An outright ban of any drug is going to be counterproductive. The least used drugs in the world have their uses, or they wouldn't exist. The most used drugs are being abused, to be sure, but they came to exist because there are legitimate uses for them.

        There should be a ban, though. The pharmaceuticals should be banned from advertising their wares on television, radio, and the internet. The latest thing I'm hearing, is for EPI - some kind of digestive disorder. In the commercial, people are urged to discuss the problem with their doctors, and to name the specific EPI treatment specifically. Like - doctors have never heard of digestive disorders before, and they'll only learn of them if the patient teaches the doctor about them.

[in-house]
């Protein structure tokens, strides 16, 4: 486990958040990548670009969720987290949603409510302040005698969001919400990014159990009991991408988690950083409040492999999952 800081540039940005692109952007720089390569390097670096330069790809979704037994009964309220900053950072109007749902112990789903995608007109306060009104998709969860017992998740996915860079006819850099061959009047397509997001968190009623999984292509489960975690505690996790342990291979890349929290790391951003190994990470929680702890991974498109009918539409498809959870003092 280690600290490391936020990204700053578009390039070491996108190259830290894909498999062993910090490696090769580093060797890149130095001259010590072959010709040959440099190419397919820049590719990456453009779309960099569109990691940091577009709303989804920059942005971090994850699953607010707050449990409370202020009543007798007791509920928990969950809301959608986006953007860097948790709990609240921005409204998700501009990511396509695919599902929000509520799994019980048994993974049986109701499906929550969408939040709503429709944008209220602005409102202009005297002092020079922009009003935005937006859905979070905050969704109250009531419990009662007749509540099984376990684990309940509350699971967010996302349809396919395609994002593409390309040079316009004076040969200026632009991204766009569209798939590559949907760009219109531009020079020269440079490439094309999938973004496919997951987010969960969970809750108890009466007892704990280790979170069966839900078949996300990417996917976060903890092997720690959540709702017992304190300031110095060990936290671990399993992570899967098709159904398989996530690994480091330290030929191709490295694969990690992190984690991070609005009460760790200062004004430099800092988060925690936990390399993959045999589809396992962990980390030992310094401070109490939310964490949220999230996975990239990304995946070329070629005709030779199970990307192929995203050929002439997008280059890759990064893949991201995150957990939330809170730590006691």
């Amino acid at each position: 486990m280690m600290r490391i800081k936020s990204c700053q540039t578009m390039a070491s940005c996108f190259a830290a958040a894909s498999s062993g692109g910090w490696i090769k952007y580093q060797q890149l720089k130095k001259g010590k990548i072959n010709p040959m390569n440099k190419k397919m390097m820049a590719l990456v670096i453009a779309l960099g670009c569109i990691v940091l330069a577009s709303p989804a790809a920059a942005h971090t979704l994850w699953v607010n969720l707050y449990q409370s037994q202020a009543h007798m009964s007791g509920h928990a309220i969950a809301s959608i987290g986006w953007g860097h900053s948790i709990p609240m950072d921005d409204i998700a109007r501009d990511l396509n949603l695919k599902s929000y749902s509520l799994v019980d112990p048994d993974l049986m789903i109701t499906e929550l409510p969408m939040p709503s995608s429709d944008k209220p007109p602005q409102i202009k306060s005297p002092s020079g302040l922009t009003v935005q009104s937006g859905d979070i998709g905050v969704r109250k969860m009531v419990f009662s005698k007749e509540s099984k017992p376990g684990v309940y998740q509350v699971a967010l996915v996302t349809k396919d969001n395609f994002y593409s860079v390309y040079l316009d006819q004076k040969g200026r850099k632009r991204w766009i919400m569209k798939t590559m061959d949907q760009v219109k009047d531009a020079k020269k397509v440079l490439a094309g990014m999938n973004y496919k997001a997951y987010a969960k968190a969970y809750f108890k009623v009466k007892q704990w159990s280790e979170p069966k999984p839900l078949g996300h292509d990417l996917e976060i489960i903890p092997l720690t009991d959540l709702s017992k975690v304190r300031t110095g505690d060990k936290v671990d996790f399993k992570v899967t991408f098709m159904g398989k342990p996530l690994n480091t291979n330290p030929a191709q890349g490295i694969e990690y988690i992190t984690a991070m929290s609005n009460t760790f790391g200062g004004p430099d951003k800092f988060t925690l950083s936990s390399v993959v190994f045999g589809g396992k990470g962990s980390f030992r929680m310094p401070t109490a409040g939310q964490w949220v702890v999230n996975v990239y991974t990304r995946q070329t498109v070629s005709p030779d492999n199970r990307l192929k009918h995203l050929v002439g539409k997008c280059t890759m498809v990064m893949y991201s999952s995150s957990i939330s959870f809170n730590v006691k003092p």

Ban big pharma from advertising, and a lot of our addiction problems will start curing themselves. Take doctors back about two or three decades, when they were reluctant to prescribe opioids, but they would do so with justification. Of course we need opioids, but you don't pass them out like candy to every person who stubs his toe, or whacks his thumb with a hammer. Fek, that's stupid.

        And, oh yeah. "I hope the son of bitch gets a big fat adenocarcinoma in his colon. It would, by proximity, metastacize to his head." Thumbs up for that one!! 👍

        --
        #cageAristarchus!!11!!11!!
        • (Score: 3, Interesting) by kaszz on Monday May 22 2017, @02:22PM (2 children)

          by kaszz (4211) on Monday May 22 2017, @02:22PM (#513495) Journal

          Some countries, sane countries actually have a ban on pharmaceutical advertising.

          • (Score: 1, Interesting) by Anonymous Coward on Monday May 22 2017, @07:06PM

            by Anonymous Coward on Monday May 22 2017, @07:06PM (#513676)

            Yes a lot of people are in search of a problem that can explain X. Really a result of people having too much fucking time on their hands, and not enough productive work to do.